@JeanneTakenaka

In May, I participated in a twelve-day Instagram writer’s challenge. It was both stretching and fun. We were given a different word each day and created posts about those words relating to our writer’s life. 

As I contemplated each word, I discovered correlations between writing life and real-life. I’ve expanded on the original posts, and I’d love to read your thoughts on these words as they relate to your life as well.

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Some of my earliest memories of my mom involve her curled up on our sofa lost in a book. When she read, it sometimes took WW3 in miniature form to bring her back to the world of three young, quarreling daughters. 

She was the first one who taught me to love reading. Even when I had to have eye therapy at five years old, I loved the feel of a book in my hands, the images from the story coming to life in my imagination.

As an adult, I’ve discovered there are many kinds of reading. We read not only the written word, we also read people and life situations. 

We create perceptions and perspectives based on how we read circumstances, on how we read people. Maybe because of my own childhood rejection wounds, I became hyper-sensitive to others’ responses to my words and actions. 

I learned to cultivate my actions so as not to give away what my true thoughts and feelings were. I learned to distinguish between people who would be safe to interact with on deeper levels, and who it was better to keep at a surface level of relationship.

But, I also became a reactor to others’ words and actions. I expected others to hurt me at some point, and I found myself anticipating that one word or action which would scrape open my heart wounds.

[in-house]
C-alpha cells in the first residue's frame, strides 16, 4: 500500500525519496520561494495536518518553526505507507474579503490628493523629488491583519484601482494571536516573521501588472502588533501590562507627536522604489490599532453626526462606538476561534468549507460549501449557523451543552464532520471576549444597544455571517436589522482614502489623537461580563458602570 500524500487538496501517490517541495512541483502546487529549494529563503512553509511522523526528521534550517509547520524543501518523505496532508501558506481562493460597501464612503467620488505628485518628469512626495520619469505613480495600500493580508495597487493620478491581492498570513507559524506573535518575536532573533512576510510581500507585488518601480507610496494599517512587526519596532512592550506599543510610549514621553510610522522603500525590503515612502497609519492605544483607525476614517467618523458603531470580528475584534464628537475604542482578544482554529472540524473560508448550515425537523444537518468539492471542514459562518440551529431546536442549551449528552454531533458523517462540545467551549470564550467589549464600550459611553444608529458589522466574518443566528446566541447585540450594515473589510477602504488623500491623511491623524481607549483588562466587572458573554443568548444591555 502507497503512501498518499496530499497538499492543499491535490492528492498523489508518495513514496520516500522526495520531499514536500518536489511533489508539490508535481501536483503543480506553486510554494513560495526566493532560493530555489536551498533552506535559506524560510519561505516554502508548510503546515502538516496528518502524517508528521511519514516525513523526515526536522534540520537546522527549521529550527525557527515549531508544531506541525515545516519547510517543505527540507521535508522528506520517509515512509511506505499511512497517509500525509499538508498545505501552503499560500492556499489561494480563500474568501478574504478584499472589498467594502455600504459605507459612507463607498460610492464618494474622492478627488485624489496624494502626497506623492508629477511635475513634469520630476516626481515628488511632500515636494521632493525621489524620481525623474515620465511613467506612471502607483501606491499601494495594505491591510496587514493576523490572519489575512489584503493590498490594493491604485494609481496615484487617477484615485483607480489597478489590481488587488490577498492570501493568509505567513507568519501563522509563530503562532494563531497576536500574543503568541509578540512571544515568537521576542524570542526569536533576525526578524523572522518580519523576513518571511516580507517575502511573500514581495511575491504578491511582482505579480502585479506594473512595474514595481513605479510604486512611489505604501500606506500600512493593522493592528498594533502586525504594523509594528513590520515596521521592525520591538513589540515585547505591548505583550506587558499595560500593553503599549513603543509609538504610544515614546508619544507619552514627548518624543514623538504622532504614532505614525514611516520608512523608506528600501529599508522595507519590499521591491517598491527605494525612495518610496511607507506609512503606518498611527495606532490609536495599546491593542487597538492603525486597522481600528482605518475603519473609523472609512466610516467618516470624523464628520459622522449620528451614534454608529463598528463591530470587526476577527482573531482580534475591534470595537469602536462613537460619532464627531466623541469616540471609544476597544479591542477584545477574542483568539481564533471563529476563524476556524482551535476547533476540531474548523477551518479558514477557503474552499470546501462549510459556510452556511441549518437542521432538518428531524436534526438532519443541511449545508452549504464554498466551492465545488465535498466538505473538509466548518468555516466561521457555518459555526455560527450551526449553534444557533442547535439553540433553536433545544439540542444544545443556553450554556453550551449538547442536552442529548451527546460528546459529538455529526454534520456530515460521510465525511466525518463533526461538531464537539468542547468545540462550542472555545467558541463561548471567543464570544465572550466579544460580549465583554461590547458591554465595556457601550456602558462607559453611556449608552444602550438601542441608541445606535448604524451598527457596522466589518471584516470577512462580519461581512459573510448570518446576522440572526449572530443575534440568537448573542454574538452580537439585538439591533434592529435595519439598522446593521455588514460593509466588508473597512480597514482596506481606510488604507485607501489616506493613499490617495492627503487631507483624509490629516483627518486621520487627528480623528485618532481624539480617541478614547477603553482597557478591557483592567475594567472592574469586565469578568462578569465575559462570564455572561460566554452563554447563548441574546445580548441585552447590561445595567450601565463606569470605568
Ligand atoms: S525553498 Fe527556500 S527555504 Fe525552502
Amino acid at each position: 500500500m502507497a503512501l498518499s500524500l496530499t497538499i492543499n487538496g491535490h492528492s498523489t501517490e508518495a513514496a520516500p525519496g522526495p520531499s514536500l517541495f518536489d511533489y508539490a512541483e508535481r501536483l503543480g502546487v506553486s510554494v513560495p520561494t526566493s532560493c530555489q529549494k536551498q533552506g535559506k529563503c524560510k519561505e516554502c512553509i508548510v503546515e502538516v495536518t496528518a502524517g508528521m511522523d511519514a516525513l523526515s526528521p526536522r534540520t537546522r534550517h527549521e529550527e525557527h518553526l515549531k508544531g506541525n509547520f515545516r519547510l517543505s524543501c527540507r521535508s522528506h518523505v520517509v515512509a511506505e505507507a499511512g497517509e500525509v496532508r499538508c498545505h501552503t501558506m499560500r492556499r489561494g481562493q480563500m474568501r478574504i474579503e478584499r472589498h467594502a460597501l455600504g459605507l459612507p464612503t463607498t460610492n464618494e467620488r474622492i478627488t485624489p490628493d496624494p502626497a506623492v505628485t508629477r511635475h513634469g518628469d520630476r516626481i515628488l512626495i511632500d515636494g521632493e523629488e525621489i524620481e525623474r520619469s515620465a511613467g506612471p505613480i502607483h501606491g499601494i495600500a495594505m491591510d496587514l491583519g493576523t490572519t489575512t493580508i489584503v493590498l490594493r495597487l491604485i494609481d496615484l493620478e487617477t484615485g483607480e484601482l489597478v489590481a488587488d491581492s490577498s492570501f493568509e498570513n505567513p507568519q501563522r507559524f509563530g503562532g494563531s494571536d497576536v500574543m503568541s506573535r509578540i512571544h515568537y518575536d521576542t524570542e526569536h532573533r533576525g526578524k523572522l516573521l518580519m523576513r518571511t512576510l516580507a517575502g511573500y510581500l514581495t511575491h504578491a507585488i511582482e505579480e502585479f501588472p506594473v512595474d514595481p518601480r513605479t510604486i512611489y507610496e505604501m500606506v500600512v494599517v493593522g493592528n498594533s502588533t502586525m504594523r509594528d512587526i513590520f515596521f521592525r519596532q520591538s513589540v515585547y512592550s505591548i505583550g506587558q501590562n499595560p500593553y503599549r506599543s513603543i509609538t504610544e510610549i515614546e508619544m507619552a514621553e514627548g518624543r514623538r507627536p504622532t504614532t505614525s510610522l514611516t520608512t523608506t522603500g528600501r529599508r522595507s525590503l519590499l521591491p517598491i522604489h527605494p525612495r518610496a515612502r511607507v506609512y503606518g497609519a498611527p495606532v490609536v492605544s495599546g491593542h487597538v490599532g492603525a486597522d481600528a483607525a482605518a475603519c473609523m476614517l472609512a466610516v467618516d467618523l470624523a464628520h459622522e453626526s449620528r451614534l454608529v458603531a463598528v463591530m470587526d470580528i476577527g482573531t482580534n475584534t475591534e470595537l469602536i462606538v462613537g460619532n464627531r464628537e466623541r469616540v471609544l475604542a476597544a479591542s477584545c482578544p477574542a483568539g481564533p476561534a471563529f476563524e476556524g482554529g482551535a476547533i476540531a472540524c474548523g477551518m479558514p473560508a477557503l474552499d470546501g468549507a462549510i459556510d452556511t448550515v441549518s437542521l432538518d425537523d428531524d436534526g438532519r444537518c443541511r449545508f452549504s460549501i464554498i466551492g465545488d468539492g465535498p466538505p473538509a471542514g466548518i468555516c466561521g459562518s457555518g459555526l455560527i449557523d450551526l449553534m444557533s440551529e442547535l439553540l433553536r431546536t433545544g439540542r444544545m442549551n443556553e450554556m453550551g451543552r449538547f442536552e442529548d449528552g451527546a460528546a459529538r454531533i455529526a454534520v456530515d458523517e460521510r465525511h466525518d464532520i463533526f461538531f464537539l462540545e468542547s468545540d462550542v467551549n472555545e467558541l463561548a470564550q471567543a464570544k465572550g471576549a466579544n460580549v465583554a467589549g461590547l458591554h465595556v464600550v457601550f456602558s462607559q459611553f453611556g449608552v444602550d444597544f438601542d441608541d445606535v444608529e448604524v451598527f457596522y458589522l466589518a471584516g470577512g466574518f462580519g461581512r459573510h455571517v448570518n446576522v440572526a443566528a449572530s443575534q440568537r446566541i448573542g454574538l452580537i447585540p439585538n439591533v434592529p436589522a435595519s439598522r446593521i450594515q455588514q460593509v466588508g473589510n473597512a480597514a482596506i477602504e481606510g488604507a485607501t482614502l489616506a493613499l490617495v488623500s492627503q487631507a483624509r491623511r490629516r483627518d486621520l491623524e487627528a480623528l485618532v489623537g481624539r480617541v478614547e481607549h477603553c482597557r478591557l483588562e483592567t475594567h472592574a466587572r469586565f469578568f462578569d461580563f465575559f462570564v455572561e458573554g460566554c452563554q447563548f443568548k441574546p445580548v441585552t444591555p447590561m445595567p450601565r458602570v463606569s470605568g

This is a terrible mindset to guide my reading of people, and it skewed my relationships with those in my life. 

Over the past number of years, God has done a lot of healing in my heart, and as I’ve entrusted my wounds to Him, He’s renewed my understanding about people. 

Here are a few lessons I’ve learned when being a reader of people:

*Be aware of what shapes our perspective. Our past can be an inaccurate guide to help us discern our present. Reading people and situations through a lens of hurt will distort our understanding of others’ words and actions. 

*Don’t only read what we can see on the surface of a person. but give grace for what we can’t see. So often, I base my opinions on another person’s actions on how they treat me. I’ve been the one who was too quick to judge based solely on what I saw. When someone is rude, maybe they’ve just received bad news or had a hard day. Using this filter in my interactions helps me return kindness when someone is terse.

*Form perceptions based on grace—Let’s face it. We all have bad days and difficult seasons. These will impact the way we treat others, and how others treat us. We need to look beyond what we see and give grace for what we don’t understand. We’re all walking wounded. We don’t know what has caused another person to act a certain way. Sometimes, the best thing we can do is offer a smile. 

*Read people through the lens of God’s love—Jesus loves the worst of sinners. No, we aren’t Him, but He calls us to love because He first loved us. He doesn’t ask us to love without boundaries. All relationships—and especially unhealthy ones—need boundaries. In some situations, we need to ask God to help us see those people through His eyes and pray for them when it’s not safe for us to be in relationship with them.

Being a people-reader requires a lot more interaction on our part. We see and perceive certain things. And our hearts will pick up on other messages, other aspects of a person. 

As when we read written words, we should try to read people with an understanding heart.

What about you? What is one tip for responding to difficult people? What helps you treat others as Jesus would?

Click to Tweet: We need to look beyond what we see and give grace for what we don’t understand

I’m linking up with #TellHisStory and #RaRalinkup

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